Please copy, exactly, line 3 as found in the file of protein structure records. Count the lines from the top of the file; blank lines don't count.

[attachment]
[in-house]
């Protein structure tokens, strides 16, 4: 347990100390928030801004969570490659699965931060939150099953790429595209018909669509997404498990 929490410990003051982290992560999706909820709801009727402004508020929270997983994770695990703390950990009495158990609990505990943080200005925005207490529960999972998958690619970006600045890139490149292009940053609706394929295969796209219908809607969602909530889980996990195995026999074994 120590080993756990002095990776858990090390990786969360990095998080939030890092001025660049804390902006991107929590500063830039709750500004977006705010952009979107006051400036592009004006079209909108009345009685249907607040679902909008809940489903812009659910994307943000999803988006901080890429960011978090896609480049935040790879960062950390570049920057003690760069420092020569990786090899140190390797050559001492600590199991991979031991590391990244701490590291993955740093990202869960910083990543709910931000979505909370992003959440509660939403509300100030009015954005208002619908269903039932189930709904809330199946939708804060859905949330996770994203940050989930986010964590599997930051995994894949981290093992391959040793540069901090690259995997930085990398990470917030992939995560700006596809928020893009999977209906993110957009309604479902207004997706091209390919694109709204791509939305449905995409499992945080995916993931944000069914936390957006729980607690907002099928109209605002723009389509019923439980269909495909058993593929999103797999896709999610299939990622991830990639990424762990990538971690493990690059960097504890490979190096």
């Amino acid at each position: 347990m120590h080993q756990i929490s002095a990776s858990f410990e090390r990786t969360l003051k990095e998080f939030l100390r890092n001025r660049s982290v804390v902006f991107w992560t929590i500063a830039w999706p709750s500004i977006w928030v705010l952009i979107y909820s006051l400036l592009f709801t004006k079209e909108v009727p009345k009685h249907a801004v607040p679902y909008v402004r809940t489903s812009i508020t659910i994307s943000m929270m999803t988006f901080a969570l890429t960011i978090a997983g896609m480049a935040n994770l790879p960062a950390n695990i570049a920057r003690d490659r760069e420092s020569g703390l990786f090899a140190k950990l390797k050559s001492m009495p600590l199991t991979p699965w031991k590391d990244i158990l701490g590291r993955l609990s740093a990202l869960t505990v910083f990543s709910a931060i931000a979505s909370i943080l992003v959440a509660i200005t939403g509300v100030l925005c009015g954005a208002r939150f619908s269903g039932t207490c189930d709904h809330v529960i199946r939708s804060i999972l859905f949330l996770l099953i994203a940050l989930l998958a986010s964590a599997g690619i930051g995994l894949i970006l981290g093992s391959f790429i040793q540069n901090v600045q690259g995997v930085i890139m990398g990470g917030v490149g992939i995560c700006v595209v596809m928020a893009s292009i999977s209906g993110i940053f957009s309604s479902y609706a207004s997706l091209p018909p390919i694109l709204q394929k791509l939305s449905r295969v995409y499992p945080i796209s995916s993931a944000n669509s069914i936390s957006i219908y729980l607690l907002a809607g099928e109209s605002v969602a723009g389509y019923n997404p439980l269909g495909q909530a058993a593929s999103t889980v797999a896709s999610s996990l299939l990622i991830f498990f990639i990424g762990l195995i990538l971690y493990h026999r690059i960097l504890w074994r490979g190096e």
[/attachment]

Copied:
């Amino acid at each position: 347990m120590h080993q756990i929490s002095a990776s858990f410990e090390r990786t969360l003051k990095e998080f939030l100390r890092n001025r660049s982290v804390v902006f991107w992560t929590i500063a830039w999706p709750s500004i977006w928030v705010l952009i979107y909820s006051l400036l592009f709801t004006k079209e909108v009727p009345k009685h249907a801004v607040p679902y909008v402004r809940t489903s812009i508020t659910i994307s943000m929270m999803t988006f901080a969570l890429t960011i978090a997983g896609m480049a935040n994770l790879p960062a950390n695990i570049a920057r003690d490659r760069e420092s020569g703390l990786f090899a140190k950990l390797k050559s001492m009495p600590l199991t991979p699965w031991k590391d990244i158990l701490g590291r993955l609990s740093a990202l869960t505990v910083f990543s709910a931060i931000a979505s909370i943080l992003v959440a509660i200005t939403g509300v100030l925005c009015g954005a208002r939150f619908s269903g039932t207490c189930d709904h809330v529960i199946r939708s804060i999972l859905f949330l996770l099953i994203a940050l989930l998958a986010s964590a599997g690619i930051g995994l894949i970006l981290g093992s391959f790429i040793q540069n901090v600045q690259g995997v930085i890139m990398g990470g917030v490149g992939i995560c700006v595209v596809m928020a893009s292009i999977s209906g993110i940053f957009s309604s479902y609706a207004s997706l091209p018909p390919i694109l709204q394929k791509l939305s449905r295969v995409y499992p945080i796209s995916s993931a944000n669509s069914i936390s957006i219908y729980l607690l907002a809607g099928e109209s605002v969602a723009g389509y019923n997404p439980l269909g495909q909530a058993a593929s999103t889980v797999a896709s999610s996990l299939l990622i991830f498990f990639i990424g762990l195995i990538l971690y493990h026999r690059i960097l504890w074994r490979g190096e």